“We all got together to do the things we grew up doing together,” she says. “After my cancer diagnosis.” 

Pelletier is presently battling stage 4 lung cancer, which, she says, “I will continue to fight with the power of my girl squad.” 

Brittany King: Mom’s night out 


In the better-late-than-never category we have Brittany King, who didn’t experience the Rollodrome back in the day, but who is now getting caught up and discovering for herself what all the buzz is about. 

“The Rollodrome has been my escape and solace in being a new parent,” says Brittany. “Thursday Adult Night is my one night away from our new baby. Through a year of struggling with depression/anxiety that came from the changes a baby causes in life, that night most every week has been a reset and recharge to make it through the next. My husband finally caught on: ‘Go! You are a better mom when you skate!’ . . . Skating has been good for my soul and body.” 

Brittany sees the Rollodrome as a means of escape and a form of therapy for a good number of people. 

“Many people are there to drown out the exhausting frustrations of the week,” she says. “Some are there to drown out bad memories and addictions. It is a place you judge people by their skill, confidence and smile on skates. People of every socioeconomic level, political view, religion, age, and career can all get along and not think about those things. It will be a shame and break hearts if it ever goes.” 

A 1959 copy of the Rollodrome’s newsletter, Bumps ‘n Falls. Courtesy of Linda Jones Burgess

Aaron Merrill: Skating with cuties

On weekends, Merrill and his cousins used to stay with an uncle. That uncle happened to be notorious skate enthusiast Gary Girard. 


“He used to pack six of us in the old Subaru wagon and go there almost every weekend,” says Merrill, now 29 and living in Sabattus. “I have many many memories from the Rollodrome; been going there since I could walk.” 

Merrill was a young lad when he skated at the ‘Drome, so I had to ask: How was the prospect for a boy to meet a nice young lady on skate nights? 

“They always do the couples songs,” Aaron says. “I can’t tell you how many cuties I held hands with and skated and danced around with. They used to do Teen Night too when the ‘Drome was a dance floor for three hours; no skates!” 

Don Boucher: Old time rock ‘n’ roll

Boucher, now 70 and living in Greene, remembers not only the Rollodrome, but the wider community around it. 

“In the 1960s, I was attending Sacred Heart School on Western Avenue in Auburn when I visited the ‘Drome the most,” he says. “As I recall, the Rollodrome was THE Friday and Saturday night hangout back in 1960s. Sim’s Lobster Bar was across the street, which served the best lobster rolls around. Dinner there first, then over to the ‘Drome for youthful fun and camaraderie. There was always a large crowd gathered outside before the rink would open. 


Boucher and his friends would head to the Rollodrome either Friday or Saturday night, and often both. 

“And we’d have the greatest of times, skating around in circles, having snacks at the concession bar, and just enjoying our youthful energy,” he says. “The oldies music — it wasn’t old back then — was easy to sort of dance and shimmy to while maneuvering through the crowded floor. Everyone had smiles and good times. 

“I remember that some, including me, who owned our own skates, would take Dad’s file out of his tool box and file a small groove across one of the composite skate wheels in order to achieve that distinctive clack, clack, clack sound with every rotation of the wheel. Some found it annoying, but those of us who did it, thought it was definitely the COOL thing to do.”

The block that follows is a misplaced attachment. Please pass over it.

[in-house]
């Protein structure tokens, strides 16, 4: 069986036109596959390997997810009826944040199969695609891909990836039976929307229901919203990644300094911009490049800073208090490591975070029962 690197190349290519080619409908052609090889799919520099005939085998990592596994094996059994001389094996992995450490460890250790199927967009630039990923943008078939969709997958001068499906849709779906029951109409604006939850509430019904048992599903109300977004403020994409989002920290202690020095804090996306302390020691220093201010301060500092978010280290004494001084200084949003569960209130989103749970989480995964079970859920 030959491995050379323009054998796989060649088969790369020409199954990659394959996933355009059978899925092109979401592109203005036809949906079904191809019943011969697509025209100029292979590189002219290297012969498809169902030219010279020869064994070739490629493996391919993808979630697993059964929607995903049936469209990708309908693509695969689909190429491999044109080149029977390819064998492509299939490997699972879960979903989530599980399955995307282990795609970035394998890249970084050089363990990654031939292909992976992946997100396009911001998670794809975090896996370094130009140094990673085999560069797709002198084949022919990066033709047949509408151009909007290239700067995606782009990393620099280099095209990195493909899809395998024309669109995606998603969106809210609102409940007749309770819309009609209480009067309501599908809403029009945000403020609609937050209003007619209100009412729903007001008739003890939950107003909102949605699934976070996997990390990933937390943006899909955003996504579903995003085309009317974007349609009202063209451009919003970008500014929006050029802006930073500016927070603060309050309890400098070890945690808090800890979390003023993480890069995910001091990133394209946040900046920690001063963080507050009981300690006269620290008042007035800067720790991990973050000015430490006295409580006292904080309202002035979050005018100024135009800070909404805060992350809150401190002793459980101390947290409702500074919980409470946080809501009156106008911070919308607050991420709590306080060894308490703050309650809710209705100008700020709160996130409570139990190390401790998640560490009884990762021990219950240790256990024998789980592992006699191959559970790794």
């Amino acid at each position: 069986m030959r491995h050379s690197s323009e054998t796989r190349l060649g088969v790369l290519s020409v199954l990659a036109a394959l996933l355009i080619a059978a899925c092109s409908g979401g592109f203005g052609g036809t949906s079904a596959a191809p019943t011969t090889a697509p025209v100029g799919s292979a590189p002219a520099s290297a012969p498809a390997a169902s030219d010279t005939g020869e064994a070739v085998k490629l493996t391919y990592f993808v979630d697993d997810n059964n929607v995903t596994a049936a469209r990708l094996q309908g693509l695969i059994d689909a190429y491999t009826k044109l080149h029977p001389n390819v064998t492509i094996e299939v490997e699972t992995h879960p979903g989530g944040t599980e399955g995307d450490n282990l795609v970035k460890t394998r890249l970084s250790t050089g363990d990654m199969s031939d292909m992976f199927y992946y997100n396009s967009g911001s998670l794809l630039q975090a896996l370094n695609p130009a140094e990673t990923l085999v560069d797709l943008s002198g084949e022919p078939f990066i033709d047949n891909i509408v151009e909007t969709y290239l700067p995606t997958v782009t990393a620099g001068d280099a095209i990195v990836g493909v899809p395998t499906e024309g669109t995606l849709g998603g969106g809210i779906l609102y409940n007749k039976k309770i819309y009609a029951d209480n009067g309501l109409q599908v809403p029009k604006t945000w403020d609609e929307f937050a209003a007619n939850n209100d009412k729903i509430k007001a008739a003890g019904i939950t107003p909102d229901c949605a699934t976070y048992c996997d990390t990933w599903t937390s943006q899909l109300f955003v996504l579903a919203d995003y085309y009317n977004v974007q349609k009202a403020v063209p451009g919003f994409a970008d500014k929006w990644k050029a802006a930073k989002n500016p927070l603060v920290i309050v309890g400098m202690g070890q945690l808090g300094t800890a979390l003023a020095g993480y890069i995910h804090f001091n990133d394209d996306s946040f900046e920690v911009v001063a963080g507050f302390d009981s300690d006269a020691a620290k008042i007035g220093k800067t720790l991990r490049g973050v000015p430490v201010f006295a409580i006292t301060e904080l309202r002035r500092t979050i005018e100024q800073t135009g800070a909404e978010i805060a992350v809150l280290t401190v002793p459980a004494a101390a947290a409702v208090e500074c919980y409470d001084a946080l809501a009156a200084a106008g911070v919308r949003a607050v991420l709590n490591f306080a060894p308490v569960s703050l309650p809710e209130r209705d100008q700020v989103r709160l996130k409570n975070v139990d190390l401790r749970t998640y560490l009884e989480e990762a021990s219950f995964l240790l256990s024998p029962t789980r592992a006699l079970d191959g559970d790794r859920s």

Heather Marsters and her niece, Harper, make some memories at the Rollodrome in Auburn. Submitted photo

Heather Marsters: In search of the old magic

Heather Marsters, of Bowdoin, recently went back to the Rollodrome after a decade or so away. This time she took her son and went to see if the old magic was still there. 

“I have fond memories of skating with friends at the ‘Drome in the ’90s/early 2000s and it was always a blast,” Heather says. “I hadn’t been in years. My brother (Brian) and I had been feeling nostalgic so we decided to check it out recently with (niece) Harper and we were delighted to see that it has not changed a bit! It’s exactly how I remember it from years ago! So we are getting to relive our childhood while Harper experiences the magic for the first time.” 


Rachel Larrivee and her father, Don, laugh while behind the counter at the Rollodrome in Auburn in this undated photo. Don, his mother, Alice Mailhot, and other family started the business in 1954. Courtesy of the Rollodrome

He’s still got it

Considering the kind of feedback we got to our Rollodrome query, it seems safe to say that many of those who experienced coming-of-age thrills at the rink remain enchanted by the place even decades later.

Girard, who started us out on this journey, is now 61 and says skating at the Rollodrome hasn’t lost any of its appeal, even after many decades. The anticipation of a night at the rink is the same as it was when he was just a boy discovering all the wonders of the world for the first time. The magic of the Rollodrome, he says, is still powerful magic. 

“I definitely still get that spark of enthusiasm — which starts waiting at the front door to be let in, all anxious to put your skates on and enjoy some skating,” he says. “The only things that have changed is the lighting and the sound system is much better now than back in the day. The crowd is still multi-level ages. They have everybody from 3-year-olds up to 80-year-olds. The music is always different. When you look around at the fellow skaters you can still see enjoyment and fun being experienced by everyone.”